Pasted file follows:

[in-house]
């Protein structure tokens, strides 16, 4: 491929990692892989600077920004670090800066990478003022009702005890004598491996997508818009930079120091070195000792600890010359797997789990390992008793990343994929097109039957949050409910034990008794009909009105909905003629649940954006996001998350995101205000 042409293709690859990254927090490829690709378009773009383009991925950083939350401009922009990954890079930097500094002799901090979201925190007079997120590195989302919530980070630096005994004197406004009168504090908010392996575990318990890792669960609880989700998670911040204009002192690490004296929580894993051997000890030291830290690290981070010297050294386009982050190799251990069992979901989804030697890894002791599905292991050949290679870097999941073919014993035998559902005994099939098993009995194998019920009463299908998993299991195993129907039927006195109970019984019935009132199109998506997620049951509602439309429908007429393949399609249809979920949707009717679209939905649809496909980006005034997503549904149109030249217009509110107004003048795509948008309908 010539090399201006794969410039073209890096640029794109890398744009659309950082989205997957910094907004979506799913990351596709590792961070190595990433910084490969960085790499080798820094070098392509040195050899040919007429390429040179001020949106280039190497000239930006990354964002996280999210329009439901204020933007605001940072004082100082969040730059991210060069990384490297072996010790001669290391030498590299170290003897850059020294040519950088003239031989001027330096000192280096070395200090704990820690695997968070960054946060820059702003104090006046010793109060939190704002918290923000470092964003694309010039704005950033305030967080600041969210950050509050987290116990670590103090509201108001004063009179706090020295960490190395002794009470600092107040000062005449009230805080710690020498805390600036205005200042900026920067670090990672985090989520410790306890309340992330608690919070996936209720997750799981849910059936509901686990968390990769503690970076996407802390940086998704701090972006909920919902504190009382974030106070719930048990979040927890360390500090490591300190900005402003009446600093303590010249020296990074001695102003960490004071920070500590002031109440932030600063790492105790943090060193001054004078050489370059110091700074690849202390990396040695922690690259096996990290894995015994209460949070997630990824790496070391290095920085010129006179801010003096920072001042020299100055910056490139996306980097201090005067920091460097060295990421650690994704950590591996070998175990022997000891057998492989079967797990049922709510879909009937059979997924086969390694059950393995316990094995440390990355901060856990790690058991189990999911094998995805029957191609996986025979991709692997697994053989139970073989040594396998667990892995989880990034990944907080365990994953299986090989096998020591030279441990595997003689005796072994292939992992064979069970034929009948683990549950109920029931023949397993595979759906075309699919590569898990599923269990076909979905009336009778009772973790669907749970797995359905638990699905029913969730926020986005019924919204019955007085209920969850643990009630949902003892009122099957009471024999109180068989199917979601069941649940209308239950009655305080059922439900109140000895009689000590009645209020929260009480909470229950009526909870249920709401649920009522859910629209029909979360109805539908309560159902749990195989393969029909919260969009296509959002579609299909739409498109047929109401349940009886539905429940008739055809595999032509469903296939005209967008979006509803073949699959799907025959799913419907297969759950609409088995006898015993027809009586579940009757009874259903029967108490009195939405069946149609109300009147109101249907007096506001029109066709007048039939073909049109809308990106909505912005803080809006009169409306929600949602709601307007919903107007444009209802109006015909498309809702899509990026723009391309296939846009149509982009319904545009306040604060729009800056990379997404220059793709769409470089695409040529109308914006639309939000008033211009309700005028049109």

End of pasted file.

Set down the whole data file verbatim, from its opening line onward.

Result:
[in-house]
């Protein structure tokens, strides 16, 4: 491929990692892989600077920004670090800066990478003022009702005890004598491996997508818009930079120091070195000792600890010359797997789990390992008793990343994929097109039957949050409910034990008794009909009105909905003629649940954006996001998350995101205000 042409293709690859990254927090490829690709378009773009383009991925950083939350401009922009990954890079930097500094002799901090979201925190007079997120590195989302919530980070630096005994004197406004009168504090908010392996575990318990890792669960609880989700998670911040204009002192690490004296929580894993051997000890030291830290690290981070010297050294386009982050190799251990069992979901989804030697890894002791599905292991050949290679870097999941073919014993035998559902005994099939098993009995194998019920009463299908998993299991195993129907039927006195109970019984019935009132199109998506997620049951509602439309429908007429393949399609249809979920949707009717679209939905649809496909980006005034997503549904149109030249217009509110107004003048795509948008309908 010539090399201006794969410039073209890096640029794109890398744009659309950082989205997957910094907004979506799913990351596709590792961070190595990433910084490969960085790499080798820094070098392509040195050899040919007429390429040179001020949106280039190497000239930006990354964002996280999210329009439901204020933007605001940072004082100082969040730059991210060069990384490297072996010790001669290391030498590299170290003897850059020294040519950088003239031989001027330096000192280096070395200090704990820690695997968070960054946060820059702003104090006046010793109060939190704002918290923000470092964003694309010039704005950033305030967080600041969210950050509050987290116990670590103090509201108001004063009179706090020295960490190395002794009470600092107040000062005449009230805080710690020498805390600036205005200042900026920067670090990672985090989520410790306890309340992330608690919070996936209720997750799981849910059936509901686990968390990769503690970076996407802390940086998704701090972006909920919902504190009382974030106070719930048990979040927890360390500090490591300190900005402003009446600093303590010249020296990074001695102003960490004071920070500590002031109440932030600063790492105790943090060193001054004078050489370059110091700074690849202390990396040695922690690259096996990290894995015994209460949070997630990824790496070391290095920085010129006179801010003096920072001042020299100055910056490139996306980097201090005067920091460097060295990421650690994704950590591996070998175990022997000891057998492989079967797990049922709510879909009937059979997924086969390694059950393995316990094995440390990355901060856990790690058991189990999911094998995805029957191609996986025979991709692997697994053989139970073989040594396998667990892995989880990034990944907080365990994953299986090989096998020591030279441990595997003689005796072994292939992992064979069970034929009948683990549950109920029931023949397993595979759906075309699919590569898990599923269990076909979905009336009778009772973790669907749970797995359905638990699905029913969730926020986005019924919204019955007085209920969850643990009630949902003892009122099957009471024999109180068989199917979601069941649940209308239950009655305080059922439900109140000895009689000590009645209020929260009480909470229950009526909870249920709401649920009522859910629209029909979360109805539908309560159902749990195989393969029909919260969009296509959002579609299909739409498109047929109401349940009886539905429940008739055809595999032509469903296939005209967008979006509803073949699959799907025959799913419907297969759950609409088995006898015993027809009586579940009757009874259903029967108490009195939405069946149609109300009147109101249907007096506001029109066709007048039939073909049109809308990106909505912005803080809006009169409306929600949602709601307007919903107007444009209802109006015909498309809702899509990026723009391309296939846009149509982009319904545009306040604060729009800056990379997404220059793709769409470089695409040529109308914006639309939000008033211009309700005028049109």